Nobody really knows for sure what happened next, since all the Americans had withdrawn and the North Koreans were either dead or otherwise unavailable for comment. What we do know is that two hours later the Americans counterattacked and retook the position, where they found Hanson's body in front of his machine gun nest with all his ammo expended. In his right hand was an empty pistol and in his left was a machete covered in blood.
In front of him lay approximately 22 dead enemy soldiers, riddled with bullets and stab holes.
So, yeah. You can fill in your own story there. Just know that it won't be as badass as what actually happened.
"Is that a tank? Bring it."
Dominic "Fats" McCarthy
Dominic "Fats" (seriously) McCarthy was an Australian soldier who fought in Gallipoli and France from the beginning of World War I. In August 1918, McCarthy was commanding a company in Northern France when the battalion on his left flank was held up by a heavily fortified German trench full of machine guns. Irritated that something was standing in the way of his storm of assbeat, McCarthy took three other men with him to deal with this German trench that was causing so many problems.
We're sure the rules of war say that this guy has the right of way.
For a guy named Fats, McCarthy could really fucking move. He outpaced the guys who came with him and managed to avoid the torrents of hot lead being spat at him from the German guns. He arrived at the first machine gun nest, blasted it into oblivion before the other guys could catch up and, without pausing for breath, launched a one-man blitzkrieg on the entire German trench system, armed only with a standard rifle and a shitload of grenades.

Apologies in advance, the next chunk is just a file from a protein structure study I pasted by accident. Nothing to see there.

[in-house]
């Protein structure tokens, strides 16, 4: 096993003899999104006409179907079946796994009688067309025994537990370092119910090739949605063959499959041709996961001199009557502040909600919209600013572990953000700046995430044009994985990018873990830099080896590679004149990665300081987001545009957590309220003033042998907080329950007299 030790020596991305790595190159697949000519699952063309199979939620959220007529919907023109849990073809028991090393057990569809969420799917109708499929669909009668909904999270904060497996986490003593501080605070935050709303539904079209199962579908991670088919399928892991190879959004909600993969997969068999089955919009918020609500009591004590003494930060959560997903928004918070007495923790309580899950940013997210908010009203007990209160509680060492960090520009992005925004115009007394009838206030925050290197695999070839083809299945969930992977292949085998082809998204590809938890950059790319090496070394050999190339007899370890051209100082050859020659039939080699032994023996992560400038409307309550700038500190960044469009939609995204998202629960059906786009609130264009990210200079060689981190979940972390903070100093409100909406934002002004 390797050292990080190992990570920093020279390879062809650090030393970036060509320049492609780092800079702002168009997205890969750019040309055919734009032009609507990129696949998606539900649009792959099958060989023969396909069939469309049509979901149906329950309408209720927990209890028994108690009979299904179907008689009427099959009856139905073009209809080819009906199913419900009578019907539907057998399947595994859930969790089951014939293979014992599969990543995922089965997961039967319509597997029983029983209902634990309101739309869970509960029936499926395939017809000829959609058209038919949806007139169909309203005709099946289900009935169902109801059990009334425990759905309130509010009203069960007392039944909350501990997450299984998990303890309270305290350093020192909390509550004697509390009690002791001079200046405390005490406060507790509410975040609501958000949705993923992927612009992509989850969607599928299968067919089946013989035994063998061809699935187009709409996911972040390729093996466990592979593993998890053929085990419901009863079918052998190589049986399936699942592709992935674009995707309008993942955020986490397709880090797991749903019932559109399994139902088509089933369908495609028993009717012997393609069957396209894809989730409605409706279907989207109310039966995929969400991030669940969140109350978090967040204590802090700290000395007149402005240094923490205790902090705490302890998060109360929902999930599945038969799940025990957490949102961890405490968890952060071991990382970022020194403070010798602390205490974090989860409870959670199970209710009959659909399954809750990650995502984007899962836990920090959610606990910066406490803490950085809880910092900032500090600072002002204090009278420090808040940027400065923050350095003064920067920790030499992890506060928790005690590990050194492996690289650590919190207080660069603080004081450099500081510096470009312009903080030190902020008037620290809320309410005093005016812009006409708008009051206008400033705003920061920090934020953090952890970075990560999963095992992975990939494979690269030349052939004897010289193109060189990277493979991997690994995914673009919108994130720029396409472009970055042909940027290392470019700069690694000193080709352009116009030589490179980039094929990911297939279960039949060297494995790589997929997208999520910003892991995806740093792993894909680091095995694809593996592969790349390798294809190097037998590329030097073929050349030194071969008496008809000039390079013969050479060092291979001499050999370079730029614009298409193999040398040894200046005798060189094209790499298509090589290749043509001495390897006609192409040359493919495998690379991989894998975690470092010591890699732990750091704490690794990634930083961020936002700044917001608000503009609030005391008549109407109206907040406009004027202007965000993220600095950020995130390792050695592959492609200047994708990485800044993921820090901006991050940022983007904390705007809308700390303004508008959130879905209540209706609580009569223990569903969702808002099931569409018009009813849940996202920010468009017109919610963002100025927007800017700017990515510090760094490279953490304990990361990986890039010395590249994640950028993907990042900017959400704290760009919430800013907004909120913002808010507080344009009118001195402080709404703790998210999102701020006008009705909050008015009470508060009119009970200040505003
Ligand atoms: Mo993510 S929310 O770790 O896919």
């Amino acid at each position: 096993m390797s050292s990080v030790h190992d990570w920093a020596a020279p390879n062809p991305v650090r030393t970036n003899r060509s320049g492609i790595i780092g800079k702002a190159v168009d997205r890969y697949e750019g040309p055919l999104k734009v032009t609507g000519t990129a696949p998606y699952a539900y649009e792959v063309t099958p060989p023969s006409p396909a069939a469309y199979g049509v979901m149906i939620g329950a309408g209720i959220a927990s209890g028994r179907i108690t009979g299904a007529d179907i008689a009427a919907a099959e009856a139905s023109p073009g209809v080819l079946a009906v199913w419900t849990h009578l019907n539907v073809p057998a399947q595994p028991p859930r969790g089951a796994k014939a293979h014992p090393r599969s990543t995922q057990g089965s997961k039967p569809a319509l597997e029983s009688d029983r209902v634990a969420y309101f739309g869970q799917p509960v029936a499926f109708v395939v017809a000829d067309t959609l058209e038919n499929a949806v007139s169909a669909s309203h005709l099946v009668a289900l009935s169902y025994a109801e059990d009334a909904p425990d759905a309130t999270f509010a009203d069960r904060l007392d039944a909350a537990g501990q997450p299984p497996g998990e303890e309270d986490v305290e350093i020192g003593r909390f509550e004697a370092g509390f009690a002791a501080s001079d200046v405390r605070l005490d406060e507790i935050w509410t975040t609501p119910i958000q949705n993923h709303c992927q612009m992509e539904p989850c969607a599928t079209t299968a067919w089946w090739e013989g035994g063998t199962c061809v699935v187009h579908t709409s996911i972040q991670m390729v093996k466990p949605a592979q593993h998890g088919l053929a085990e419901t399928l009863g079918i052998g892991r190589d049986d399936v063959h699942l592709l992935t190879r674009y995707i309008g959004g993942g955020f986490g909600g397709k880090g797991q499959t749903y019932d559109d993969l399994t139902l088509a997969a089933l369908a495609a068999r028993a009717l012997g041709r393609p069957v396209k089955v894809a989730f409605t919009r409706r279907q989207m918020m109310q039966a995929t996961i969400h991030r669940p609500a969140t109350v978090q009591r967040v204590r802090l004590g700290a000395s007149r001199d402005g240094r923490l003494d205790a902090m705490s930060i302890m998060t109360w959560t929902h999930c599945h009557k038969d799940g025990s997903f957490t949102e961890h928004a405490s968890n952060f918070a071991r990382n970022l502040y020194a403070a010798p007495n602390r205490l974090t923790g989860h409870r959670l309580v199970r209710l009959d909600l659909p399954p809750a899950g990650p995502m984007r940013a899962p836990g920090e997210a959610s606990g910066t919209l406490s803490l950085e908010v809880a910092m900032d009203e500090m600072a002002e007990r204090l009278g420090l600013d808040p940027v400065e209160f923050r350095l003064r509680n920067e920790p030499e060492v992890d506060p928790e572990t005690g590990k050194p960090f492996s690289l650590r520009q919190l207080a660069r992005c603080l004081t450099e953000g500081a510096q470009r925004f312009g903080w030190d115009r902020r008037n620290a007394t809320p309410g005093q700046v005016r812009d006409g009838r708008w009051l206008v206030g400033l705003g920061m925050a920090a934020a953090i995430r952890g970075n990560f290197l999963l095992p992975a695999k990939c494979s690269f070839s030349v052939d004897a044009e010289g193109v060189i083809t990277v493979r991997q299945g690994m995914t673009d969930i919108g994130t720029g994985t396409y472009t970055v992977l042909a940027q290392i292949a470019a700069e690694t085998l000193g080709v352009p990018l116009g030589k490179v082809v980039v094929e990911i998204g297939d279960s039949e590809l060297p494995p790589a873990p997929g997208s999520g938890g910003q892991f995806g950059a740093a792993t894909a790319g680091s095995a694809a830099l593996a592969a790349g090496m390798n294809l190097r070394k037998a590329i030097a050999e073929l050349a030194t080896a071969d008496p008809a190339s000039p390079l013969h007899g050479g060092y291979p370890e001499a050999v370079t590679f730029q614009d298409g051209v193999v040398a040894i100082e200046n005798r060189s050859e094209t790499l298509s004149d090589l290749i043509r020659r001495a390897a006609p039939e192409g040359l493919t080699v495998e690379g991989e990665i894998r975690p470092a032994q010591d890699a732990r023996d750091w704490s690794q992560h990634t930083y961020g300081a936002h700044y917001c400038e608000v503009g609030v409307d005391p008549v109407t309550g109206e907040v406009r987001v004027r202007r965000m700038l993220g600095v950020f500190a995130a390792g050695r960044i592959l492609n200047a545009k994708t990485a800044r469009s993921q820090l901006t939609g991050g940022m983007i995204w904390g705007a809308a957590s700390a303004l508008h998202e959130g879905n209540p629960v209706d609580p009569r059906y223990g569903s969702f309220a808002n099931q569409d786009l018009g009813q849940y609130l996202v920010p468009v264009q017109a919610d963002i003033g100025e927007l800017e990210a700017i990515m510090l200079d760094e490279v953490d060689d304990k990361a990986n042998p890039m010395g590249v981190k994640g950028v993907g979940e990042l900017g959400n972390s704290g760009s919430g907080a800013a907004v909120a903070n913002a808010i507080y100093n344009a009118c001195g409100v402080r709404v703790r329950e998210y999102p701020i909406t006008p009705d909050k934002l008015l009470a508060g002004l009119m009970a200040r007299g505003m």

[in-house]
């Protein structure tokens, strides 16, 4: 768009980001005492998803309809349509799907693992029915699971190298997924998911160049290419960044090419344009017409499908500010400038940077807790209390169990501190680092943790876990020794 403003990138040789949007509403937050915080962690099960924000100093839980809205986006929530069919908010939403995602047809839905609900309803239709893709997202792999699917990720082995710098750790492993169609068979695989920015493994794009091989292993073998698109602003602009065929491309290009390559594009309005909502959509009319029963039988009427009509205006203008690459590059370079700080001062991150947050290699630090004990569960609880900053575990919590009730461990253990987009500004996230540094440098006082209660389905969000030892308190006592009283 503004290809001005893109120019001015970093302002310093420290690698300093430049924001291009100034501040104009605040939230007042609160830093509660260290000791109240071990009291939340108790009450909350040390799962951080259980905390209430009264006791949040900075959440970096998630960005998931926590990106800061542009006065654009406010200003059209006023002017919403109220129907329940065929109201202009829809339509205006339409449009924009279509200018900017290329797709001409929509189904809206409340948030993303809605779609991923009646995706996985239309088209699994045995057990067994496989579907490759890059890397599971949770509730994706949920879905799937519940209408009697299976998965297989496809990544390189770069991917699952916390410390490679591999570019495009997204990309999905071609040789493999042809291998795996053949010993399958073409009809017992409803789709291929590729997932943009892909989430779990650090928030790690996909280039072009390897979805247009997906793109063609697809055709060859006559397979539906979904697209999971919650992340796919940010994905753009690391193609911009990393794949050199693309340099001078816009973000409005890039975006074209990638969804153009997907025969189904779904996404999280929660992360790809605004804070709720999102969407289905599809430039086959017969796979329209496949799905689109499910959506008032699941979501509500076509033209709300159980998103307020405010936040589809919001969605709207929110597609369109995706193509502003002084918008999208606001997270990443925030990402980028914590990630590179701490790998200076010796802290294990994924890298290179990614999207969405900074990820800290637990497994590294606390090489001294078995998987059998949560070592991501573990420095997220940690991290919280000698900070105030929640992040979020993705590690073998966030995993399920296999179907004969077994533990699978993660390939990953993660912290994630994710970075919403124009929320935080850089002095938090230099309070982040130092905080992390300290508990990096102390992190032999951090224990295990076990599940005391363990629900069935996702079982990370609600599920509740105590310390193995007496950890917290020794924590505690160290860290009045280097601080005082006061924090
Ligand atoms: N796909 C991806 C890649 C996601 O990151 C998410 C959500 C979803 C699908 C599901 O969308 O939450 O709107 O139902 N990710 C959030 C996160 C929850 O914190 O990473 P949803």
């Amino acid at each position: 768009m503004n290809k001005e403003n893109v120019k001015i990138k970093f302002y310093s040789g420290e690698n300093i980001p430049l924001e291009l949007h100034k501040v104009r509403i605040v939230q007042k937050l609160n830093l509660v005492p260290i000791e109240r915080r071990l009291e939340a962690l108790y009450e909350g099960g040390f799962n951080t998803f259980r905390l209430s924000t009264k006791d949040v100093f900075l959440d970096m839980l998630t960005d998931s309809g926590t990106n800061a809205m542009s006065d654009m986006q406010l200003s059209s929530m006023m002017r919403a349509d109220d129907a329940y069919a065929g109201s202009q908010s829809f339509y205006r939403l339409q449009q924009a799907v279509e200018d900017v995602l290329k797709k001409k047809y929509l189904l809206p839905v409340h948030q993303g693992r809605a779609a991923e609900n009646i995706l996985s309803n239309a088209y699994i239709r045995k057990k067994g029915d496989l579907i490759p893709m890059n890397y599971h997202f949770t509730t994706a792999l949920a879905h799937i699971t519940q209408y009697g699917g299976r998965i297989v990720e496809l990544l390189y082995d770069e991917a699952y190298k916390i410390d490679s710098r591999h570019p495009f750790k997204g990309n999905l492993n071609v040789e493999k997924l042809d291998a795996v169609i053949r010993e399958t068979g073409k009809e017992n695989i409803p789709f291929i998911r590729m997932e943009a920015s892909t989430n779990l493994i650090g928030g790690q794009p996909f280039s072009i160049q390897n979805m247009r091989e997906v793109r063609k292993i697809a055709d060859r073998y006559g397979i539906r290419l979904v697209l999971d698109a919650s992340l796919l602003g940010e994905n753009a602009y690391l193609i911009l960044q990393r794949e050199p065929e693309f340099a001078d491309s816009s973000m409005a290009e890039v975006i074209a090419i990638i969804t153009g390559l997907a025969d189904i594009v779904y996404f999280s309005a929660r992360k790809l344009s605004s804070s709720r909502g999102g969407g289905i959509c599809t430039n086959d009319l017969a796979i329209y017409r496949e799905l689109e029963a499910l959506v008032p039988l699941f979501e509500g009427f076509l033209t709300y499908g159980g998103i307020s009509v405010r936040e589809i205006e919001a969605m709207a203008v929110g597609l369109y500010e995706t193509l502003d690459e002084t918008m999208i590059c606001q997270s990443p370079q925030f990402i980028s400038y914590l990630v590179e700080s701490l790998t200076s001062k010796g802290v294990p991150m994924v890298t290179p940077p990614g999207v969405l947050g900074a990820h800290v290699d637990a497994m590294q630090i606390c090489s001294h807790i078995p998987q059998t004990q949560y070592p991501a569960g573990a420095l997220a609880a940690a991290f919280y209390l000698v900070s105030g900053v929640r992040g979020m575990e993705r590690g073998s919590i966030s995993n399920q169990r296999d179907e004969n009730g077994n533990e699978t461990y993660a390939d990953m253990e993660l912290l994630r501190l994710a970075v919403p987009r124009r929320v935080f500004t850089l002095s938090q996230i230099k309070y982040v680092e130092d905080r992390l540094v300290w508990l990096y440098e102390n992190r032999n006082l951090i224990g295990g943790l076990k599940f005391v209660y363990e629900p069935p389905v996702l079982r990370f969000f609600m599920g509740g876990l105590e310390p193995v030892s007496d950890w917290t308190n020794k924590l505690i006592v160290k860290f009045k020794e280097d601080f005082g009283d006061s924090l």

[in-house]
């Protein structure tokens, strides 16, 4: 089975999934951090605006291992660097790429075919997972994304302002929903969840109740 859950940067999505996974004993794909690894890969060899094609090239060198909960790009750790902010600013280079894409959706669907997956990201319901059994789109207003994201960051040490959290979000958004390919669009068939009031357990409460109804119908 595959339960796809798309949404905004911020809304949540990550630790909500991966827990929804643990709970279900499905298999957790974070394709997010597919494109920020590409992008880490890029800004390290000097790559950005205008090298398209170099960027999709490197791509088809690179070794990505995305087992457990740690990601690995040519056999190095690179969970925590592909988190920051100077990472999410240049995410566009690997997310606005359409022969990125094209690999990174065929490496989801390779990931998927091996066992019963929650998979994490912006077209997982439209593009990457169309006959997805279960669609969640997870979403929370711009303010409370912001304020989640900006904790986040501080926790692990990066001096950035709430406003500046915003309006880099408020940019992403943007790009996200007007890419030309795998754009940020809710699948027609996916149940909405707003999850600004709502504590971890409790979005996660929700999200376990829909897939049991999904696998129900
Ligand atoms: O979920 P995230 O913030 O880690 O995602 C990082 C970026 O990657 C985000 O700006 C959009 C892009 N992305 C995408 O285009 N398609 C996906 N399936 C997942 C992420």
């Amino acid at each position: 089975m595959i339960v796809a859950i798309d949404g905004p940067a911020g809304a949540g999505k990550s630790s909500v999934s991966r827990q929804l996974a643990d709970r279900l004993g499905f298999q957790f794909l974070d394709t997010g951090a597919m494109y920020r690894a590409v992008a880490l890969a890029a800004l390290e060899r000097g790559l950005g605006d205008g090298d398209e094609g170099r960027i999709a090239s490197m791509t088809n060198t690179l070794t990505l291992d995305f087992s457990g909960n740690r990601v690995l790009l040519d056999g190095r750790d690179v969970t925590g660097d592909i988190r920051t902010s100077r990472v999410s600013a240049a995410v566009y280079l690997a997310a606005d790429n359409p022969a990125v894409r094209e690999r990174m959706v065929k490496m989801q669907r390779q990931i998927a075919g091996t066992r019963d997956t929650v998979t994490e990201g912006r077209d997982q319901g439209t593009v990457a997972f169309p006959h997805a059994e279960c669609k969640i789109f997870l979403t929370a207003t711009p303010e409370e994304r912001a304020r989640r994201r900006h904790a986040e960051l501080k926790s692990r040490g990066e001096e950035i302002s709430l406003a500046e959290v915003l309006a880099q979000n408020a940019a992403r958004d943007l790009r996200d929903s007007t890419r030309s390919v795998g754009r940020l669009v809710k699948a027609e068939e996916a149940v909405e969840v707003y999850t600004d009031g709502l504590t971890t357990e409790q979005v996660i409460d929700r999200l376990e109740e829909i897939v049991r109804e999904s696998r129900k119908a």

"Oh, have you three just arrived? There's no more war left."
McCarthy captured five machine guns, killed 22 Germans and captured 50 more. He secured half a kilometer of German trench by himself. The Germans were so impressed with his fighting that when they surrendered they patted him on the back and told him what a good job he'd done beating the everloving Jesus out of them across 500 meters of heavily fortified trenches.
"Learn from his example, men! Private, stop crying, it's embarrassing."
He was awarded the Victoria Cross for his actions, now largely considered to be the finest piece of individual fighting in the entire war.
In June 1944, Private Herbert F. Christian was on a patrol in Central Italy with 12 other men when they were ambushed by a force of about 60 enemy soldiers rolling deep with three tanks at a range of only 30 yards. Understandably, Christian gave the signal to his patrol that they should probably get the hell out of there.
It was at this point that a tank sheared off his right leg above the knee.
That would make anyone feel a little unbalanced. (Sorry.)
Driven into a legless fury, Christian propped himself up on what must have been little more than his right thighbone, slotted a fresh magazine into his submachine gun and immediately killed three enemy soldiers. Not satisfied with that, he started shuffling toward the enemy while the rest of his patrol used the distraction he provided to cover their retreat.
"Run! Let the crippled guy handle it!"
Christian made it to within 10 yards of the nearest enemy position, firing as he went and leaving a river of blood in his wake, and killed yet another enemy soldier. The Germans, enraged by his plucky leglessness, poured all their fire (including some from a 20mm anti-aircraft gun) into him until he finally died, which we're going to go ahead and assume was a whole lot of bullets later.